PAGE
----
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Call for Submissions: Tea Circle’s Forum on the 21st Century Panglong Conference

3 Minutes To Read
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  • Tea Circle announces a new call for submissions on the Panglong Conference.

    We founded Tea Circle in November 2015, just before Myanmar’s historic elections. This was a fortuitous time, as many people—Burmese and non-Burmese—wanted a platform to share their views on the country’s politics, development, and other related issues. Since that time, Tea Circle has expanded the topics it deals with and its range of contributing authors. However, we continue to hope that this can be a platform for dialogue and debate on key subjects and moments in contemporary Myanmar. With that in mind, we are issuing a call for submissions related to Daw Aung San Suu Kyi’s recent call for a “21st Century Panglong Conference.”


    The 21st Century Panglong conference, which is scheduled to take place before the end of July, will build on the Union Peace Conference, which was hosted by the country’s outgoing government in January 2016 to fulfill the terms of the 2015 Nationwide Ceasefire Agreement (NCA). This 21st Century Panglong Conference offers possibilities for a more inclusive approach to peace, with sub-committees made up of both signatories and non-signatories to last year’s NCA, but many have also expressed doubts and concerns regarding its inclusive nature or the ability of the NLD-led government to compress a peace process that was originally envisaged to take 3-5 years.

    The 1947 Panglong Conference was convened in southern Shan State by General Aung San— considered by many to be the “father of Burma”— with representatives from Shan, Kachin, Chin, and Karen delegations in attendance. Delegates from the first three of those groups would sign the Panglong agreement on 12 February 1947, agreeing, in principle, to the formation of a “Union of Burma” if given assurances of internal autonomy, independence through a form of federalization, and the right to seccession. While contemporary perspectives on the 1947 conference are varied, the promise of national unity outlined was historic, especially given the upheaval that would follow its signing; with Aung San’s assassination, growing political instability, and the beginning of ethnic and communist uprisings in Myanmar’s borderlands, the “spirit of Panglong” was greatly diminished— if not destroyed—in the years following independence.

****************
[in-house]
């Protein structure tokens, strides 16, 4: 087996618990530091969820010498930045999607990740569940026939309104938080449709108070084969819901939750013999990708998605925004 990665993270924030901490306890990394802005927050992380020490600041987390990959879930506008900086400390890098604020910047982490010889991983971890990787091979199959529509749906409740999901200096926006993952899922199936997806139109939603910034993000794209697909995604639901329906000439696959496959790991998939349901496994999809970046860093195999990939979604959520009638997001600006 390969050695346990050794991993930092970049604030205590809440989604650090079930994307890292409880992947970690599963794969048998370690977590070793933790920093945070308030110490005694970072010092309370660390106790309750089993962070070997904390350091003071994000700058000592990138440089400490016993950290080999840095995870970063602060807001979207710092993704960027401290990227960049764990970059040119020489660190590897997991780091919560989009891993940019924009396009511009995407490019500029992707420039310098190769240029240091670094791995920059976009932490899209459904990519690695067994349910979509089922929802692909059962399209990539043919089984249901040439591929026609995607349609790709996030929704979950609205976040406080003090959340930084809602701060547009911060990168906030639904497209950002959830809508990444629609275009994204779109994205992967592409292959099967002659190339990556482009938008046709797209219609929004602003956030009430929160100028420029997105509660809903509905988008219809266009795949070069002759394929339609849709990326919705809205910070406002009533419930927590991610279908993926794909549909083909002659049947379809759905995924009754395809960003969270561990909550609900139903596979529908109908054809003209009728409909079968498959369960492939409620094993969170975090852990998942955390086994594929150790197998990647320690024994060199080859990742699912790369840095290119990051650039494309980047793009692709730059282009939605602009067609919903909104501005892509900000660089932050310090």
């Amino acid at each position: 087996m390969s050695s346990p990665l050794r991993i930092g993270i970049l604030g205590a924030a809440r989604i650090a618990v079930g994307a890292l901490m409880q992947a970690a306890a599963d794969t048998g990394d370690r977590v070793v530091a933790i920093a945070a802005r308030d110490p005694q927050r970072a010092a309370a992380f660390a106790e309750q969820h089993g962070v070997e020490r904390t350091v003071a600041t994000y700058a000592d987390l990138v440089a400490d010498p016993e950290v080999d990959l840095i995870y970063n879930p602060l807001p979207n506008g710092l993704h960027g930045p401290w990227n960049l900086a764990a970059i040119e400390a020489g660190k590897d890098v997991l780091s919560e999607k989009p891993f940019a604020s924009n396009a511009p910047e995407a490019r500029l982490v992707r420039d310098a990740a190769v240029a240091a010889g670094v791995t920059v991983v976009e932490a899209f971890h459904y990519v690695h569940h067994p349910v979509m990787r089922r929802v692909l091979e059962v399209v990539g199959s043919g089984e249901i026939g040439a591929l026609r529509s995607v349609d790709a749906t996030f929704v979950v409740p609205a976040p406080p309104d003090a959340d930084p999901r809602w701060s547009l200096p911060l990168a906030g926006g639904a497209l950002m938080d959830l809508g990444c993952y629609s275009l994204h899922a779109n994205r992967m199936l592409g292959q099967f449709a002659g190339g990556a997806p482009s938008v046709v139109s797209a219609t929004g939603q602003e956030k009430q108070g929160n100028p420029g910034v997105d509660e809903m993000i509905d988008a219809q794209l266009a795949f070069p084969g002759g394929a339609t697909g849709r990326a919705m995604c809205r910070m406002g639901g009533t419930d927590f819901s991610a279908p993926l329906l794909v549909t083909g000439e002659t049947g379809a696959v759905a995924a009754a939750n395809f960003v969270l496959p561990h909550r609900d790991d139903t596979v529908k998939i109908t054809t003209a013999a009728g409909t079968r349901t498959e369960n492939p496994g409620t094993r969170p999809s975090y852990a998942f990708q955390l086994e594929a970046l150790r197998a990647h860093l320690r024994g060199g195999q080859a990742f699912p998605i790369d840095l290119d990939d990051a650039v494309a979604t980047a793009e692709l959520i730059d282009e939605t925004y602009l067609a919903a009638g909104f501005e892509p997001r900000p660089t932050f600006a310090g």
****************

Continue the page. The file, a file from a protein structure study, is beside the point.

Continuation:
How do people understand the “spirit of Panglong” and how could it be revived or transformed in the conference’s 21st century configuration? What might a new understanding of Panglong’s legacy— and its re-emergence today— mean for Myanmar in its present period of transition? How might dominant understandings of citizenship, political identity and national unity be reinforced or undermined by a more inclusive “Panglong-style” conference? How should we assess the plans of its organizers and what alternate plans or perspectives should be considered?

    At the “Tea Circle”—an online forum for new research on Burma/Myanmar at the University of Oxford—we aim to explore these questions, and more, in the weeks leading up to the 21st Century Panglong Conference. As such, we are now accepting 1,000-1,500 word submissions for a mini-forum, to be published in the weeks leading up to and following the July conference. We wish to stress that Tea Circle is not only for academic analysis and we welcome submissions from anyone who wants to share their thoughts on this important subject. As the forum progresses, we also welcome writers to respond to previous posts in the forum, to develop an online discussion.

    Submissions should be sent by email to editor@teacircleoxford.com with the subject line “Panglong Forum.” The text of the submission should be attached in a word document with minimal formatting. A short biography (under 100 words) and byline should be included in the document, as well as a proposed title for the piece and a related image, if possible.

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